Mid-November. Typically emotive, tear-jerking adverts look to play on our subconscious as multi-national corporations seek to maximize profits. Buy this, buy that. And buy the other. Foxes on trampolines. Dogs on trampolines. Sing me a song, you late night TV host. Death to carrots and common sense and your non-commercial soul. Everybody on trampolines!
Meanwhile, almost as mind-numbingly, speculation begins in earnest about potential transfer targets for the forthcoming transfer window. That said, since Chelsea will most certainly be looking to reinforce the squad, let’s take a look at three different options available to the Blues.
It may not be apparent by looking at the current squad, but throughout the previous two seasons, defensive targets have been a priority.
Two summers ago, Chelsea’s frustratingly relentless pursuit of John Stones led to a last-minute rejected £40 million pound bid for Marquinhos, which led to alternatives called Michael Hector and Papy Djilobodji. Matt Miazga joined in January. The three of them amassed a staggering total of three appearances for the Blues.
Things having gone so well, Chelsea set about mirroring last summer’s activities this summer as well. The Pensioners’ unrelenting pursuit of Kalidou Kouilably — a transfer saga indistinguishable from the John Stones one — resulted in nothing, and left almost no time to pivot to other targets. Many bids were turned down, most notably for Alessio Romagnoli, before Chelsea managed to secure the signings of Marcos Alonso and David Luiz at the last minute. Despite the initial scepticism and stink of panic buying, the pair have proven excellent acquisitions.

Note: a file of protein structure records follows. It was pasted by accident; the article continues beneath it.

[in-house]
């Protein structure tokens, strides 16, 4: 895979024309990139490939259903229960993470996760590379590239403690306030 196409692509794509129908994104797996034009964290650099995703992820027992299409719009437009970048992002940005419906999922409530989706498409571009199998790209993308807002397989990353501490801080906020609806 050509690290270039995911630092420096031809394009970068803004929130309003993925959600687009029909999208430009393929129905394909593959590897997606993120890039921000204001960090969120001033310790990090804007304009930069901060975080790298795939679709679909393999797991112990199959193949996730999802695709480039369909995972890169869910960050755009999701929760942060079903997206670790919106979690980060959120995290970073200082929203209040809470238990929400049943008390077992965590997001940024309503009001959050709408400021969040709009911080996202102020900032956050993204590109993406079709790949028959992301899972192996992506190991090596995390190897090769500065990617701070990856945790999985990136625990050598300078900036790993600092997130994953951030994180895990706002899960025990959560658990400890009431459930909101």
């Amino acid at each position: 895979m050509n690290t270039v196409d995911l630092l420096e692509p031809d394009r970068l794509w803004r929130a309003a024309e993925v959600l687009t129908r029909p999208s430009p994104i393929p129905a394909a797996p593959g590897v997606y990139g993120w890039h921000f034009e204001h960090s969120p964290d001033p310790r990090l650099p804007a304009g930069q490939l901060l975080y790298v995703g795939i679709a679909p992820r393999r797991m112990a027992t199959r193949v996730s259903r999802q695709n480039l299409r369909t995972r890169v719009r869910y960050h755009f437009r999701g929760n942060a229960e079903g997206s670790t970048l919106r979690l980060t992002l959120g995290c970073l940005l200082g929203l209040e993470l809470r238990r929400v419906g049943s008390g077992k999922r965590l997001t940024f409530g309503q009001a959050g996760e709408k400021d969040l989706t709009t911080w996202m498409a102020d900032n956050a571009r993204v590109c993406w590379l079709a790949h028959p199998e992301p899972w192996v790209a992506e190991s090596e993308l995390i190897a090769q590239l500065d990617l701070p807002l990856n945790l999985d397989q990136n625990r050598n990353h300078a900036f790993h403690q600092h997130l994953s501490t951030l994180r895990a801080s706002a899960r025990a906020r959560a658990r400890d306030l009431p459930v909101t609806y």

Against all odds, Chelsea successfully addressed the immediate demand for defensive reinforcements. Yet, there is still need to address the long-term requirements. Chelsea’s defence — much like Europe’s population — is aging, which doesn’t provide a practical or sustainable foundation for the future. John Terry and Branislav Ivanović’s contracts will expire at the end of the season; it wouldn’t be entirely implausible to anticipate Winter signings.
ALESSIO ROMAGNOLI — The Conventional Option
Having failed to acquire his services over the summer, there is no harm in testing the extent of Milan’s resolve with a fresh approach in January. The 21-year-old is endowed with considerable potential and possesses quality in abundance already. The level of maturity and discipline he exhibits is utterly remarkable for a player of his age — the Italian has only received a single yellow card in 11 league appearances this season. Having secured his status as Milan’s starting centre-back, he’s provided their defensive unit with a solidity that they so desperately craved.
More importantly, Romagnoli’s style of play is tailored to the requirements of a modern centre back. As David Luiz has demonstrated, Conte’s 3-4-3 system allows technically proficient defenders to thrive. Similarly to Luiz, Romagnoli is renowned for his ball-playing ability and aerial prowess. At the age of 21, there is substantial time for further development and presumably Antonio Conte could help this along just as he did for Bonucci, Barzagli, and Chiellini.
Indeed, the prospect of Romagnoli in Conte’s back-three is an enticing prospect. He is widely perceived as one of Italy’s most prominent prospects; the only hindrance could be the price — Chelsea’s £35 million bid was rejected during the summer and any price now would have to account for the January Window’s notoriously inflated prices.